That would be an effect of the properties of spherical space, but I think this is brought up in a bit so I'll see what I can say then.

Fair enough, just consider it a note for the future. That's the hardest part of, essentially, coordinate shifts between RET and FET. You can get it all to work mathematically but there are a lot of explanations that need to be different.

But it is flat. If I had an infinite ball it would be different, but this is an infinite flat plane that possesses all the properties of a sphere. The tessellations, spherical space, all of it could be condensed down into: "A flat plane that mathematically behaves identically to a sphere." I'm confused by how it would behave differently just because it is in spherical space. Could you elaborate?

It might mathematically behave identically to a sphere, but you still need to be able to demonstrate a way where that's possible. Certainly you can make it appear like a sphere from a distance, but for us to stay on its surface and for it to stay flat you need an infinite plane. From a distance, all the tessellations are overlaid. Take the following hypothetical:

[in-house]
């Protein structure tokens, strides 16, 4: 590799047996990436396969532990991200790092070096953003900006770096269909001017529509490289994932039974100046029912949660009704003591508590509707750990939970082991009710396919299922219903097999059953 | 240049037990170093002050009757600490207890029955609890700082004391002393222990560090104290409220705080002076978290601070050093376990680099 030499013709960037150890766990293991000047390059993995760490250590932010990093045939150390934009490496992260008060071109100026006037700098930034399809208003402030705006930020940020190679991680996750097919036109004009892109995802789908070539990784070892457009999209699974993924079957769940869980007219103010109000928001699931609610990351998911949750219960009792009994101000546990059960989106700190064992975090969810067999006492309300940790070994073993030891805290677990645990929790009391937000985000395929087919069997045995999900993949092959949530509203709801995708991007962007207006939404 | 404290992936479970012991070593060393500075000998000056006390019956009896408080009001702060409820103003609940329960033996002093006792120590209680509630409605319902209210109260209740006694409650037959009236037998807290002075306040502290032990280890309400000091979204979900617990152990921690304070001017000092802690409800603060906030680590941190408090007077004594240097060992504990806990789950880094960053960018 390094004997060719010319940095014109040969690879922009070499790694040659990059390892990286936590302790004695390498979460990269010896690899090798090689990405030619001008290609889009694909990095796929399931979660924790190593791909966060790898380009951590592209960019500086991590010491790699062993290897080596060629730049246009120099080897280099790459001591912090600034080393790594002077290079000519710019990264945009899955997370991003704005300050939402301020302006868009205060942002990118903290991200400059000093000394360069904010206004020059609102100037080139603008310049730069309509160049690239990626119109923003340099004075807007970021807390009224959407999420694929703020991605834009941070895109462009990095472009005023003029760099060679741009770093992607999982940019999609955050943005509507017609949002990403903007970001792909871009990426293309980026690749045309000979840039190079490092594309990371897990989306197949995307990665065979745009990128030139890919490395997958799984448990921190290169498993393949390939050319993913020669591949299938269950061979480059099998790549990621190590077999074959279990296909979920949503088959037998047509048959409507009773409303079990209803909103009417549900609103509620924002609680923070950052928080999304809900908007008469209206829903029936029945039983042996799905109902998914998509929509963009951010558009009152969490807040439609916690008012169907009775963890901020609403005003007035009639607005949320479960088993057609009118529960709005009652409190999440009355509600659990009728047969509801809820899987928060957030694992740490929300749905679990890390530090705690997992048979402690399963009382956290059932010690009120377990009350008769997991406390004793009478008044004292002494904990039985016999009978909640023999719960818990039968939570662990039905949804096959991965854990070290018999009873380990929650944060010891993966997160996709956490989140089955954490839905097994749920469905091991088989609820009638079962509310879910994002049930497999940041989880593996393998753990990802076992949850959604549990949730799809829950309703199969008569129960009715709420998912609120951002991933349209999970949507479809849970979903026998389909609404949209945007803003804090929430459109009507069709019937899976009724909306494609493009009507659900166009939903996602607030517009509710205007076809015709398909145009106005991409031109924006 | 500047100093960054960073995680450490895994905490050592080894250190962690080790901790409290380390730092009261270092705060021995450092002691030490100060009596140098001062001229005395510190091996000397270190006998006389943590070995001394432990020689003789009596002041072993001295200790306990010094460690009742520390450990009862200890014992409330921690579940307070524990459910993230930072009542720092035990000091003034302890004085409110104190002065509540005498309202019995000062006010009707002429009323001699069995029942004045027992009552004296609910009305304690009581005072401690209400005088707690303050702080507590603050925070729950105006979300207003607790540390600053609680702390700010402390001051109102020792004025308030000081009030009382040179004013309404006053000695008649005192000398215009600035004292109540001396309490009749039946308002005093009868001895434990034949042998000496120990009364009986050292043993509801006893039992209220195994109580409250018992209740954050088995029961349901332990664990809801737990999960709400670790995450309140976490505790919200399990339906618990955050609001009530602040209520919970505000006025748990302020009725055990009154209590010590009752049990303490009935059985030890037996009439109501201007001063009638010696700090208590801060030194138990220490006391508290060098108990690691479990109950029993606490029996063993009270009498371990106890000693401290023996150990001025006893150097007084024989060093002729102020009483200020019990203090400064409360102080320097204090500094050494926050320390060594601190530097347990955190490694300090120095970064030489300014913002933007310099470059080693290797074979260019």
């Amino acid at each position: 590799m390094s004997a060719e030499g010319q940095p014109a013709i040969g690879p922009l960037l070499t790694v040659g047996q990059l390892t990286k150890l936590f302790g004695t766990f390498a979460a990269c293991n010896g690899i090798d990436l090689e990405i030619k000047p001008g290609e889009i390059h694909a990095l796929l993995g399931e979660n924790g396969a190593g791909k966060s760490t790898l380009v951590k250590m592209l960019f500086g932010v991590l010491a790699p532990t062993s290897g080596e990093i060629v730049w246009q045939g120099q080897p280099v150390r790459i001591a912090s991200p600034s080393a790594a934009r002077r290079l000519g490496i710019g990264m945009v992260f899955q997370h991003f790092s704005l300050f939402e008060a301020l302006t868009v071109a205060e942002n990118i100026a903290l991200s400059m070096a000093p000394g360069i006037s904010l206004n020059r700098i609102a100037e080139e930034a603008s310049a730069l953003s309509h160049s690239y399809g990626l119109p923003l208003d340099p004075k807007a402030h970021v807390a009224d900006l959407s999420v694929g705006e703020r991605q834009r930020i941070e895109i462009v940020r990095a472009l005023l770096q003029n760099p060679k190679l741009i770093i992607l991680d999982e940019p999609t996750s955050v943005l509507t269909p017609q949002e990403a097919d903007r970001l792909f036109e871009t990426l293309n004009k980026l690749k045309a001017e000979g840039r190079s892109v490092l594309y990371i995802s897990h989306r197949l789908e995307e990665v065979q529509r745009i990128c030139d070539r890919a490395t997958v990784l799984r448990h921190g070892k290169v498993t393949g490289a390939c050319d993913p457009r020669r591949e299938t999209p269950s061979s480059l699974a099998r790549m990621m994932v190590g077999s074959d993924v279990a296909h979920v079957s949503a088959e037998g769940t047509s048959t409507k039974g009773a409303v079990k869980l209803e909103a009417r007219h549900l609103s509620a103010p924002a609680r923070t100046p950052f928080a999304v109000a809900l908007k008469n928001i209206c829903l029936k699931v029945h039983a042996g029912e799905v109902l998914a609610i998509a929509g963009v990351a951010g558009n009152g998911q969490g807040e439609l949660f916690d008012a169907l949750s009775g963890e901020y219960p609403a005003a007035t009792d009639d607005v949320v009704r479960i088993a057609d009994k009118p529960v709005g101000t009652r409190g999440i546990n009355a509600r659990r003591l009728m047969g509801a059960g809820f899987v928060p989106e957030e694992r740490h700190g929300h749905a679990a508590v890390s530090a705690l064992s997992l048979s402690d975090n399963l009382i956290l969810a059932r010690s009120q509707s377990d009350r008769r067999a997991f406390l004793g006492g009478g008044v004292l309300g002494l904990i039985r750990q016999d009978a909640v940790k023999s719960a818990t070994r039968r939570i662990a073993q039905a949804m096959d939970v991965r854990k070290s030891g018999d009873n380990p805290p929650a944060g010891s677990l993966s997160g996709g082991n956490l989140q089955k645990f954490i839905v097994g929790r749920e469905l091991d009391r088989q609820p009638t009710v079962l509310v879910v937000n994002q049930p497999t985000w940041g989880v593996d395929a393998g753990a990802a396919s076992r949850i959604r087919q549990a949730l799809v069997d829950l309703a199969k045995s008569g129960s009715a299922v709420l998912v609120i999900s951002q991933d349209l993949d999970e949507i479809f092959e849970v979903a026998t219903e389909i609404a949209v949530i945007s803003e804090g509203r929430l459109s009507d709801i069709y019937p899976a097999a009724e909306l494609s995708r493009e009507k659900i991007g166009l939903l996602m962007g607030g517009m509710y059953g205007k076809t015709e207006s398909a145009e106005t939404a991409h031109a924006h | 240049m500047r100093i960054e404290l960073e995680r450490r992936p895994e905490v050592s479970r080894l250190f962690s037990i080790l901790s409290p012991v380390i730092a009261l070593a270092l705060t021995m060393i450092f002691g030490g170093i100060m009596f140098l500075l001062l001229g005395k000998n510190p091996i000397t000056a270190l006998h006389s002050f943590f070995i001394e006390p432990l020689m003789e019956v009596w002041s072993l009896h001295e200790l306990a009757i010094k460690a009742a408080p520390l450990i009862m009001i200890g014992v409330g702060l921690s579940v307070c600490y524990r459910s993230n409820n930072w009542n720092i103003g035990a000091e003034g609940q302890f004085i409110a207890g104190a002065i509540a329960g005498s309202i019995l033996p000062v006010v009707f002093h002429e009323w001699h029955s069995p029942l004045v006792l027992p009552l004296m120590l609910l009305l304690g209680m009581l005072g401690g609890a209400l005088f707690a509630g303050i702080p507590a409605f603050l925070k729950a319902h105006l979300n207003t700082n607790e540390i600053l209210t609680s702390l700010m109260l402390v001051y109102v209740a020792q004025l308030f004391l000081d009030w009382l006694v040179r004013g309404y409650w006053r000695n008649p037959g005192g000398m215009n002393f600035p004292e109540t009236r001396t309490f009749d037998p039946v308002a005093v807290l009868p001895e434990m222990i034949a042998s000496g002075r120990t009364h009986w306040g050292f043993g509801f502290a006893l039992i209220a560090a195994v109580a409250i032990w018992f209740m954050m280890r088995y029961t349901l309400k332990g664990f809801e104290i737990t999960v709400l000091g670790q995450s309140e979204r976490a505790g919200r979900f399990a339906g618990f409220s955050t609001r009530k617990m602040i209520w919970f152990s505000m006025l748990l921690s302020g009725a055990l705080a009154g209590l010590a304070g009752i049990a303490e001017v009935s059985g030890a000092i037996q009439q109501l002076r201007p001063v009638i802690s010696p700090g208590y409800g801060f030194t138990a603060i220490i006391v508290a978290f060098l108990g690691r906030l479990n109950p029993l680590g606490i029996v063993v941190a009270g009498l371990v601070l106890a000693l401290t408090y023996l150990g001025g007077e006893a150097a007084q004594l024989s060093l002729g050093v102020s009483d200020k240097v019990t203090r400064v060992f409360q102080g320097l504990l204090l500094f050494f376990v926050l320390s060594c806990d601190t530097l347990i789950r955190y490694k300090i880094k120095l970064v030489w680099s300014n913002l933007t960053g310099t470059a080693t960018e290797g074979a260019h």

You're on the infinite plane. You're pulled down, but not crushed because the plane is finite. You're pulled to the sides, but because the plane is infinite in each direction there's a balance between the forces.

Now, purely hypothetically, make it an infinite arc. Just by a couple of degrees, but now there's far more mass underneath you, off to either side. The infinite lengths on each side of you are now also that little bit below you. The downwards force from your sides is greater; horizontally still balanced, but there's more vertical.

Increase the arc, and the downwards force in turn increases.

Now imagine the curvature's complete, and all that infinite plane is rolled up into a ball. It still has the same mass, but now it's in a finite area. If you were standing there, the force would be a fair bit bigger.

That's the problem. You've used photos from space, but with an infinite plane in finite space all of that mass would be beneath the person. if you want to use tessellations as some way to excuse them, that works, but you'd need to explain how it is they don't have a similar effect on the Earth's surface and thus negate the infinite plane.

You can get a flat plane to behave like a sphere if you want, but that doesn't mean it'll behave like a sphere of equal mass to a round Earth.